As recruiting practices become more digital and more transparent, you need to use marketing techniques and social media to attract the right hires to your organization via a compelling employment brand. Your employee value proposition (EVP) articulates the experiences and rewards the organization provides in exchange for the employee’s knowledge, skills, and abilities. Employment brand also reflects the culture of your organization and your candidate management philosophy. Use social networking to attract, grab the interest of passive candidates with your online reputation, and update your systems to better manage digital recruiting efforts.
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The web and blogosphere have been flooded with tips on employer branding lately. Does the firm need to avoid the 3 biggest employer branding pitfalls or need tips for managing the employer brand? Should the firm listen to thought leaders like George Anders and use LinkedIn to fix the brand as he suggested for Forbes recently?
In order to effectively compete for top talent, it’s important to create an employment brand that directly reflects the company culture and values. Join this webcast to learn how to align the employment brand with the consumer brand and the tools and technologies needed to make the strategy work.
With all of the choices and selections available, how do you decide where to go, what to post and the resources to allocate to it? If the company isn’t explicitly saying and doing something with the employer brand, the firm is inadvertently sending a message to potential candidates.
As someone who has worked at the intersection of recruiting and marketing for many years, I find the evolution of employer branding fascinating. The companies who are at the leading edge of employer branding (and I believe that SuccessFactors is one of them), have accomplished a master feat of collaboration with the corporate branding team (aka the ‘brand police’).
We all know that companies with strong brands have a real and valid need to protect the essence of the brand like a dog protects a bone. But in today’s world of social media, holding too tight can backfire, and not marrying the corporate and employer brand is a missed opportunity.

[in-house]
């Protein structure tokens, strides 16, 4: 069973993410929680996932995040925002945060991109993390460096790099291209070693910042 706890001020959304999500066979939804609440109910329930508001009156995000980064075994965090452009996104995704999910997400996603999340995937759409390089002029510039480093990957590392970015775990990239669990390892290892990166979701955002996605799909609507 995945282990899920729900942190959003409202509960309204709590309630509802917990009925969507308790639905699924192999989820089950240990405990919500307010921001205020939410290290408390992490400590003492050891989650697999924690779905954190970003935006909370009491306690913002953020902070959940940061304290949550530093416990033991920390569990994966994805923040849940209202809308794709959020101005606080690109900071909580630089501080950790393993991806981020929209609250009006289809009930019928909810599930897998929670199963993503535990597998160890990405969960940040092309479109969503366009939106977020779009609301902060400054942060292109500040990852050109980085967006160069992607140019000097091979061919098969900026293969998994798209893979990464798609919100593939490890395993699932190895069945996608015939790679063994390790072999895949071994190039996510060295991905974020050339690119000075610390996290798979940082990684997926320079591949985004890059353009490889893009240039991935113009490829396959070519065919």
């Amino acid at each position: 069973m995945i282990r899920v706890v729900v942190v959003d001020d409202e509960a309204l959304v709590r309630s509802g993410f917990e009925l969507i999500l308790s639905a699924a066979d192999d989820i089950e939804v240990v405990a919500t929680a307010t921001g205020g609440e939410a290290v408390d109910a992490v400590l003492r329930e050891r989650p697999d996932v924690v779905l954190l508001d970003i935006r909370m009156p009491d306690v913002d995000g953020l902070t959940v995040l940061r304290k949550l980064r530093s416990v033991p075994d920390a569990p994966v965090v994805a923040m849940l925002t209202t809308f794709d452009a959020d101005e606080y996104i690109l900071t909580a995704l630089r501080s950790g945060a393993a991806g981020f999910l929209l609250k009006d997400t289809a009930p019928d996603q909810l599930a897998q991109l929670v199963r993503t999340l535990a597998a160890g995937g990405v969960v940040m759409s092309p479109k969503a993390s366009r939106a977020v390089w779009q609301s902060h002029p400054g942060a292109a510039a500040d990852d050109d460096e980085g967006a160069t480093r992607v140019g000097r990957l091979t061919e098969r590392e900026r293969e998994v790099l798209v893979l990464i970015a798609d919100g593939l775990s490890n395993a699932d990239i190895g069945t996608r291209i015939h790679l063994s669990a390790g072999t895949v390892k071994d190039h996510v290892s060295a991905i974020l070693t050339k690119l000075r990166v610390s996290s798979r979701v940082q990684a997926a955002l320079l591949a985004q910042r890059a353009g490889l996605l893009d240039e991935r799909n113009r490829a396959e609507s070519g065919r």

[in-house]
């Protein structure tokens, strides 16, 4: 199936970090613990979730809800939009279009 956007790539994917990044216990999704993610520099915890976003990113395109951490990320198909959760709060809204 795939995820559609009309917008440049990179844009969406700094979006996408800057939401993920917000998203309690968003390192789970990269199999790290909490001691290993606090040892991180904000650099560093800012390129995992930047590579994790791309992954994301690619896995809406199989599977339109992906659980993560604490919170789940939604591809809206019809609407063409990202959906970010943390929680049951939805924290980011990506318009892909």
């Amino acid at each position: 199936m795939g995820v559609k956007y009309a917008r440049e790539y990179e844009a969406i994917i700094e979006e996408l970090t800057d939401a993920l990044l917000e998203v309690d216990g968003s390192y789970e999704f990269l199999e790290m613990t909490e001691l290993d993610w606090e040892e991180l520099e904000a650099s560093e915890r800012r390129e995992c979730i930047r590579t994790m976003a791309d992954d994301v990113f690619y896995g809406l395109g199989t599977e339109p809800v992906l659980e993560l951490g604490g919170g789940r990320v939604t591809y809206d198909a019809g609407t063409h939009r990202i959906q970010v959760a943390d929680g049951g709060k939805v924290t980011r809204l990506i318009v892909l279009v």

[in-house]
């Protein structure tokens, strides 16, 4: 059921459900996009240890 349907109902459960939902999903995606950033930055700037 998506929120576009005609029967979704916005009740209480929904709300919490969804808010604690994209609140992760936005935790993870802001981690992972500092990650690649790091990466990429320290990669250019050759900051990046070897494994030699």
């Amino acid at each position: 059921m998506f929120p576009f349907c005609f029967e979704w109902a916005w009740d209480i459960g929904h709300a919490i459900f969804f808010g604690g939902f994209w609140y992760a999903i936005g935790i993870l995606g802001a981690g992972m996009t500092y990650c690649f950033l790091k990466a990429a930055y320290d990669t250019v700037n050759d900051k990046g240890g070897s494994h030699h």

The talent acquisition field hears a lot about passive talent now. A quick Google search on “passive candidates” returns more than 1,790,000 hits. There is no shortage of experts and firms offering advice on how to best search for, engage and hire these elusive candidates.
What is the best way to move forward? Jessica Miller-Merrell offered some great advice in a recent post. She broke down the task into three distinct sources: references, employee referrals and the firm’s current database. Using the references of candidates applying for open positions is an often talked about source of qualified candidates that may not be actively seeking new positions...
In June of 2013, LinkedIn announced that they have more than 225 million members in over 200 countries. It is hard to find a professional now who does not have a LinkedIn account and roughly 40% of LinkedIn users log on at least once a day. LinkedIn exists as a social network to connect the workforce, share content, endorse coworkers and find jobs.
Many active job seekers use social networks like LinkedIn to find jobs on a personal level, and one can see many talent acquisition professionals using these same networks and tools, to source “passive” candidates on a professional level. A passive candidate is a qualified individual who may not be actively seeking new employment opportunities but would be interested for the right job. It stands to reason though, that if one asked any coworker if they would be willing to do the same job for more money, better benefits or improved work/life balance, the answer would be yes. The reality is almost everyone is open to the idea of a new job; they are just open to or engaged to that idea at various degrees.
Can you: (1) tap your head, (2) pat your stomach, (3) make a circular motion with your right foot, and (4) blow a bubble with bubble gum at the same time?
Stop reading this article for a moment… try it.
Yeah, me either. Complete and abject failure. I can do 2 of 4 and occasionally 3 of 4… but never… never as in never never all 4 at the same time.
This past summer (defined as 6/1 to 9/1) I gave myself a sabbatical from social media (defined as blogging, podcasting, Facebook, LinkedIn, Twitter, Instagram and Pinterest). My biggest lesson from being “away” from social media… the concept of multitasking is both a lie (that we tell ourselves, others and we allow others to tell us) and it isn’t all that effective.
According to an often-cited report from theBusiness and Women Professional’s Foundation, Generation Y will make up almost 75% of the world’s workforce by 2025. With just a little over a decade to go, the smart employer is taking ...Read more
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